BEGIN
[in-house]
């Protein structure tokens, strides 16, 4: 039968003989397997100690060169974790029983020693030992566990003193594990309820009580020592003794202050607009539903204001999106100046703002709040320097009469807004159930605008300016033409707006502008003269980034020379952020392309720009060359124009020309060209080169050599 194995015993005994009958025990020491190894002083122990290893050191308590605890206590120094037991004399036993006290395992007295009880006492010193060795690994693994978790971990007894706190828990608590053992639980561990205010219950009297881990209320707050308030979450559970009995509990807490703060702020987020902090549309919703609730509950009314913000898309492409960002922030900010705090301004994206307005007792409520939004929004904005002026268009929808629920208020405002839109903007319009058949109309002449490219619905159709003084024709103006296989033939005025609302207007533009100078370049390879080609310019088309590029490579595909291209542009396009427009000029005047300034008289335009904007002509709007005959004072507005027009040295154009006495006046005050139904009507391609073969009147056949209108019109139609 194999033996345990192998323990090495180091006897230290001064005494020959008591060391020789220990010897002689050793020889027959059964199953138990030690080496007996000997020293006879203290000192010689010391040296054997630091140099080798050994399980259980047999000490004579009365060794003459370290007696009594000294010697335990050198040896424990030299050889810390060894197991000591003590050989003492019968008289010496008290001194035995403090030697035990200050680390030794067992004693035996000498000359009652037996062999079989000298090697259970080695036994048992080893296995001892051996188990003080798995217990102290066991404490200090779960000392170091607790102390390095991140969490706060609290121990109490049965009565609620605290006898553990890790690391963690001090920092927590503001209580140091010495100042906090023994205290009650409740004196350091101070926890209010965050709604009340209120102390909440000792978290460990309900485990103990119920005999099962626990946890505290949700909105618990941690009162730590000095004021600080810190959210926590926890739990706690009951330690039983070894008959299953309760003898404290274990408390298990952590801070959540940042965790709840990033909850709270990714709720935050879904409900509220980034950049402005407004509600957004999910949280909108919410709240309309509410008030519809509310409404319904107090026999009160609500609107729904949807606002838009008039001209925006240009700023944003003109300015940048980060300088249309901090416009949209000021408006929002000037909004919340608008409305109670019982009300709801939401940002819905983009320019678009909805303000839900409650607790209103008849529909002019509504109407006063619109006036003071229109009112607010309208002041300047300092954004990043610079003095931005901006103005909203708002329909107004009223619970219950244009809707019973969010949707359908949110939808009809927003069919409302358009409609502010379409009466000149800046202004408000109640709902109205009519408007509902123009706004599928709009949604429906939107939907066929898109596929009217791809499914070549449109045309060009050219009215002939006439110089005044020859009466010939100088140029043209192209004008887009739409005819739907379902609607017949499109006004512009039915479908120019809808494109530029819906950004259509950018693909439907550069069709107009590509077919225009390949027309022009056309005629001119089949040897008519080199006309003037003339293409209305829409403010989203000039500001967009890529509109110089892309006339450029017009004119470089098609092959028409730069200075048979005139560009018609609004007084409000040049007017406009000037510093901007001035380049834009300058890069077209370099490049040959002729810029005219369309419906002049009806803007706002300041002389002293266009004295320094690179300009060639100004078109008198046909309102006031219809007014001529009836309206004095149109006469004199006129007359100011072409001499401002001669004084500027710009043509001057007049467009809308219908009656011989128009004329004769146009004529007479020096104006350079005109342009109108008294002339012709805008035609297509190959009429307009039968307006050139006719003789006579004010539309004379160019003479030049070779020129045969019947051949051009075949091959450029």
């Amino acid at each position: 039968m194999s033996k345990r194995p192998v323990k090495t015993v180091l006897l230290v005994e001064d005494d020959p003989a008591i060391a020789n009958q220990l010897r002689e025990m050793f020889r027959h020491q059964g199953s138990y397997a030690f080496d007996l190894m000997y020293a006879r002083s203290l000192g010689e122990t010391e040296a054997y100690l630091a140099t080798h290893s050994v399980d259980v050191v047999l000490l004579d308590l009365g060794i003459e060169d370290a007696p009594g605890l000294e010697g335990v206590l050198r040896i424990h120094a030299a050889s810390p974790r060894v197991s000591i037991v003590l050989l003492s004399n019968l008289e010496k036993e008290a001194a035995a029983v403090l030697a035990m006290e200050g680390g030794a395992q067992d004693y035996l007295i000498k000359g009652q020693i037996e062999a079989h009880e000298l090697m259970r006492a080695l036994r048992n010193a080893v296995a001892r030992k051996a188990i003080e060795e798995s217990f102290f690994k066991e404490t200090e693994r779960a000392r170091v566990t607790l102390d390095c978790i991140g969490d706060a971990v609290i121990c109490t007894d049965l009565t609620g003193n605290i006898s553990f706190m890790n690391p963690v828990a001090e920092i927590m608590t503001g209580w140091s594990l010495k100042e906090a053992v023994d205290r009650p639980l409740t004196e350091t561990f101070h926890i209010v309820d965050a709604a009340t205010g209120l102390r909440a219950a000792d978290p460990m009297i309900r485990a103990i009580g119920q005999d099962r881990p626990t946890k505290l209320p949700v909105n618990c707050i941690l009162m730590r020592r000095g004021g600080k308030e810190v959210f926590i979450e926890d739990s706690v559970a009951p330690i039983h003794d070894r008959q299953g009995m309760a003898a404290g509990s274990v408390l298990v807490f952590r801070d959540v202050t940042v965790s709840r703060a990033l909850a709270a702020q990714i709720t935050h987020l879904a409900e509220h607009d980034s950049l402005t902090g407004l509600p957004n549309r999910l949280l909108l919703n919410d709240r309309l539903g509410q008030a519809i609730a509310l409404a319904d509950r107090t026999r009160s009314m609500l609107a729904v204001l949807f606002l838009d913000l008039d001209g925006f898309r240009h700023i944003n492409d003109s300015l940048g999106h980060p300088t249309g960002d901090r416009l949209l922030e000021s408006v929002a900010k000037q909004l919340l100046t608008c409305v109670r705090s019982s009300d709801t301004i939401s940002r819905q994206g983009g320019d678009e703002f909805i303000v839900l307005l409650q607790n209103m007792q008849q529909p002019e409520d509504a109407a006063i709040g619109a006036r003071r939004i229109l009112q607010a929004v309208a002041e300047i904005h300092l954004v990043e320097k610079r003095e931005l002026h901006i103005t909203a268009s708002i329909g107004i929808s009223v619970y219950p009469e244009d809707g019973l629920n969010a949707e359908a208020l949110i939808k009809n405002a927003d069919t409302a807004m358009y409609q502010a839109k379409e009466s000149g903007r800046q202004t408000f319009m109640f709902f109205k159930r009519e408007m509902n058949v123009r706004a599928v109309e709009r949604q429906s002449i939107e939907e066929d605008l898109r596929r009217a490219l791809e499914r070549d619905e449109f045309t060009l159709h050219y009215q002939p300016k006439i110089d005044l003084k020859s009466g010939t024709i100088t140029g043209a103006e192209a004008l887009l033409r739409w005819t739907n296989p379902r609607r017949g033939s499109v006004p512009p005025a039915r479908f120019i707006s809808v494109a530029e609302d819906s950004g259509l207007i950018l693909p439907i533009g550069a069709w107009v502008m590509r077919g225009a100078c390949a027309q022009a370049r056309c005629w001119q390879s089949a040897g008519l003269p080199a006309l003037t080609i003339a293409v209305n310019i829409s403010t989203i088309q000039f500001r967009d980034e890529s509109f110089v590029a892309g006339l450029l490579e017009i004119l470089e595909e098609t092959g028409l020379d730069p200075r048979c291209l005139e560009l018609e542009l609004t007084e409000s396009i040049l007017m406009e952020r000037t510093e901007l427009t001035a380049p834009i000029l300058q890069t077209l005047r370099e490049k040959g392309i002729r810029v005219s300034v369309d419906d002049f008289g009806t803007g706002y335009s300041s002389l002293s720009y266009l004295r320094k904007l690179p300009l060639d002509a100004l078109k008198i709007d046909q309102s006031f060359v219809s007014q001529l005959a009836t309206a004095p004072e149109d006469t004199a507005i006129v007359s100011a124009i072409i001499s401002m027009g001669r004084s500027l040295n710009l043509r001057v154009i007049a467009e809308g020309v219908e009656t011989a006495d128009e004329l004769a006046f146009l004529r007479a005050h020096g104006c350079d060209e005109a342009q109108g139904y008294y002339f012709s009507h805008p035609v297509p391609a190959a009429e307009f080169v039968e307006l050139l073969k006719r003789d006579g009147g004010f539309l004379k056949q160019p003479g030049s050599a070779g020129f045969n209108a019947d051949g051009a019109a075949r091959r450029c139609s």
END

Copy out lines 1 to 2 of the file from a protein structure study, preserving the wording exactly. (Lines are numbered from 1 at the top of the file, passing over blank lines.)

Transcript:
[in-house]
């Protein structure tokens, strides 16, 4: 039968003989397997100690060169974790029983020693030992566990003193594990309820009580020592003794202050607009539903204001999106100046703002709040320097009469807004159930605008300016033409707006502008003269980034020379952020392309720009060359124009020309060209080169050599 194995015993005994009958025990020491190894002083122990290893050191308590605890206590120094037991004399036993006290395992007295009880006492010193060795690994693994978790971990007894706190828990608590053992639980561990205010219950009297881990209320707050308030979450559970009995509990807490703060702020987020902090549309919703609730509950009314913000898309492409960002922030900010705090301004994206307005007792409520939004929004904005002026268009929808629920208020405002839109903007319009058949109309002449490219619905159709003084024709103006296989033939005025609302207007533009100078370049390879080609310019088309590029490579595909291209542009396009427009000029005047300034008289335009904007002509709007005959004072507005027009040295154009006495006046005050139904009507391609073969009147056949209108019109139609 194999033996345990192998323990090495180091006897230290001064005494020959008591060391020789220990010897002689050793020889027959059964199953138990030690080496007996000997020293006879203290000192010689010391040296054997630091140099080798050994399980259980047999000490004579009365060794003459370290007696009594000294010697335990050198040896424990030299050889810390060894197991000591003590050989003492019968008289010496008290001194035995403090030697035990200050680390030794067992004693035996000498000359009652037996062999079989000298090697259970080695036994048992080893296995001892051996188990003080798995217990102290066991404490200090779960000392170091607790102390390095991140969490706060609290121990109490049965009565609620605290006898553990890790690391963690001090920092927590503001209580140091010495100042906090023994205290009650409740004196350091101070926890209010965050709604009340209120102390909440000792978290460990309900485990103990119920005999099962626990946890505290949700909105618990941690009162730590000095004021600080810190959210926590926890739990706690009951330690039983070894008959299953309760003898404290274990408390298990952590801070959540940042965790709840990033909850709270990714709720935050879904409900509220980034950049402005407004509600957004999910949280909108919410709240309309509410008030519809509310409404319904107090026999009160609500609107729904949807606002838009008039001209925006240009700023944003003109300015940048980060300088249309901090416009949209000021408006929002000037909004919340608008409305109670019982009300709801939401940002819905983009320019678009909805303000839900409650607790209103008849529909002019509504109407006063619109006036003071229109009112607010309208002041300047300092954004990043610079003095931005901006103005909203708002329909107004009223619970219950244009809707019973969010949707359908949110939808009809927003069919409302358009409609502010379409009466000149800046202004408000109640709902109205009519408007509902123009706004599928709009949604429906939107939907066929898109596929009217791809499914070549449109045309060009050219009215002939006439110089005044020859009466010939100088140029043209192209004008887009739409005819739907379902609607017949499109006004512009039915479908120019809808494109530029819906950004259509950018693909439907550069069709107009590509077919225009390949027309022009056309005629001119089949040897008519080199006309003037003339293409209305829409403010989203000039500001967009890529509109110089892309006339450029017009004119470089098609092959028409730069200075048979005139560009018609609004007084409000040049007017406009000037510093901007001035380049834009300058890069077209370099490049040959002729810029005219369309419906002049009806803007706002300041002389002293266009004295320094690179300009060639100004078109008198046909309102006031219809007014001529009836309206004095149109006469004199006129007359100011072409001499401002001669004084500027710009043509001057007049467009809308219908009656011989128009004329004769146009004529007479020096104006350079005109342009109108008294002339012709805008035609297509190959009429307009039968307006050139006719003789006579004010539309004379160019003479030049070779020129045969019947051949051009075949091959450029």